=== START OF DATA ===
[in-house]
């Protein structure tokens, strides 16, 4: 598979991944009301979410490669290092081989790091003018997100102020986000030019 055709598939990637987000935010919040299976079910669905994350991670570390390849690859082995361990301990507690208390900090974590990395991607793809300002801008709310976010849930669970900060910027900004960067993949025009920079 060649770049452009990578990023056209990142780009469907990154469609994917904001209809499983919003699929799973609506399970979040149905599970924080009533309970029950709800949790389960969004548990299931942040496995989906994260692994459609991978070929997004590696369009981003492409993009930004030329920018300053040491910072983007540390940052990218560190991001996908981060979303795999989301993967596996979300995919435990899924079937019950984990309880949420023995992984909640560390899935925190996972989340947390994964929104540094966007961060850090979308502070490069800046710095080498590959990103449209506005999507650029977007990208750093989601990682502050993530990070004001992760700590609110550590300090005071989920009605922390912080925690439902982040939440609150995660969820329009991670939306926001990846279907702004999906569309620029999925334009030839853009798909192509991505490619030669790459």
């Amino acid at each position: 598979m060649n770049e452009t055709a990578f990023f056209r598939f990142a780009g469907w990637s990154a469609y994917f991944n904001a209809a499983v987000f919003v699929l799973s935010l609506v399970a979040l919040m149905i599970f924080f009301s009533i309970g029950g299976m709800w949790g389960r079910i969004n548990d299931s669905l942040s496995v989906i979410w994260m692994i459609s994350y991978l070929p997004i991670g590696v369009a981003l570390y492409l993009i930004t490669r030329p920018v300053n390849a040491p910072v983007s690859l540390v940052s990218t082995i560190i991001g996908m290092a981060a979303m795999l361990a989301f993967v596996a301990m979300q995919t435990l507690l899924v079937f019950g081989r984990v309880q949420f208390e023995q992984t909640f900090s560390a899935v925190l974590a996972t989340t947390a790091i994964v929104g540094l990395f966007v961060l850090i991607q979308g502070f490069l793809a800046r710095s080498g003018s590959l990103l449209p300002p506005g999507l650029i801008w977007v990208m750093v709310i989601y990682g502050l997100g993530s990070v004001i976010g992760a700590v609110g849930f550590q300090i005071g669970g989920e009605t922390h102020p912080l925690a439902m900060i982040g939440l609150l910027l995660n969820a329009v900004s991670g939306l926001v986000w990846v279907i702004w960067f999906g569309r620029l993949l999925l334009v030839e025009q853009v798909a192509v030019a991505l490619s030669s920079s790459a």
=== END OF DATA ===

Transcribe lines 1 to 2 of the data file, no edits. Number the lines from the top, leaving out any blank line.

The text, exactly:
[in-house]
């Protein structure tokens, strides 16, 4: 598979991944009301979410490669290092081989790091003018997100102020986000030019 055709598939990637987000935010919040299976079910669905994350991670570390390849690859082995361990301990507690208390900090974590990395991607793809300002801008709310976010849930669970900060910027900004960067993949025009920079 060649770049452009990578990023056209990142780009469907990154469609994917904001209809499983919003699929799973609506399970979040149905599970924080009533309970029950709800949790389960969004548990299931942040496995989906994260692994459609991978070929997004590696369009981003492409993009930004030329920018300053040491910072983007540390940052990218560190991001996908981060979303795999989301993967596996979300995919435990899924079937019950984990309880949420023995992984909640560390899935925190996972989340947390994964929104540094966007961060850090979308502070490069800046710095080498590959990103449209506005999507650029977007990208750093989601990682502050993530990070004001992760700590609110550590300090005071989920009605922390912080925690439902982040939440609150995660969820329009991670939306926001990846279907702004999906569309620029999925334009030839853009798909192509991505490619030669790459």